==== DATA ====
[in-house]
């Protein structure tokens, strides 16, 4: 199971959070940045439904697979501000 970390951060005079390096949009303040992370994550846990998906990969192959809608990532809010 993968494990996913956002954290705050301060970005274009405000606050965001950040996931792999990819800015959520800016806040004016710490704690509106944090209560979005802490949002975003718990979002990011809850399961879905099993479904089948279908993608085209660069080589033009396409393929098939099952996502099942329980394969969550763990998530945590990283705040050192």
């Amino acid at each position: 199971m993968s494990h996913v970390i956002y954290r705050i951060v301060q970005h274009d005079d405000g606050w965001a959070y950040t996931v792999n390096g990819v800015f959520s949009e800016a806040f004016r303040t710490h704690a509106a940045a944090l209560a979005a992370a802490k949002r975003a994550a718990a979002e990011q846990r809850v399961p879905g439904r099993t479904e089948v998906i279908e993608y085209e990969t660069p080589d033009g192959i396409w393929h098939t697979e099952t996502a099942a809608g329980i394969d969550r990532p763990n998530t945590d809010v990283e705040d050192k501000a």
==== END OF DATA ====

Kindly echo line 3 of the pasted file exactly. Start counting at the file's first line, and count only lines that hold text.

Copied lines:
């Amino acid at each position: 199971m993968s494990h996913v970390i956002y954290r705050i951060v301060q970005h274009d005079d405000g606050w965001a959070y950040t996931v792999n390096g990819v800015f959520s949009e800016a806040f004016r303040t710490h704690a509106a940045a944090l209560a979005a992370a802490k949002r975003a994550a718990a979002e990011q846990r809850v399961p879905g439904r099993t479904e089948v998906i279908e993608y085209e990969t660069p080589d033009g192959i396409w393929h098939t697979e099952t996502a099942a809608g329980i394969d969550r990532p763990n998530t945590d809010v990283e705040d050192k501000a």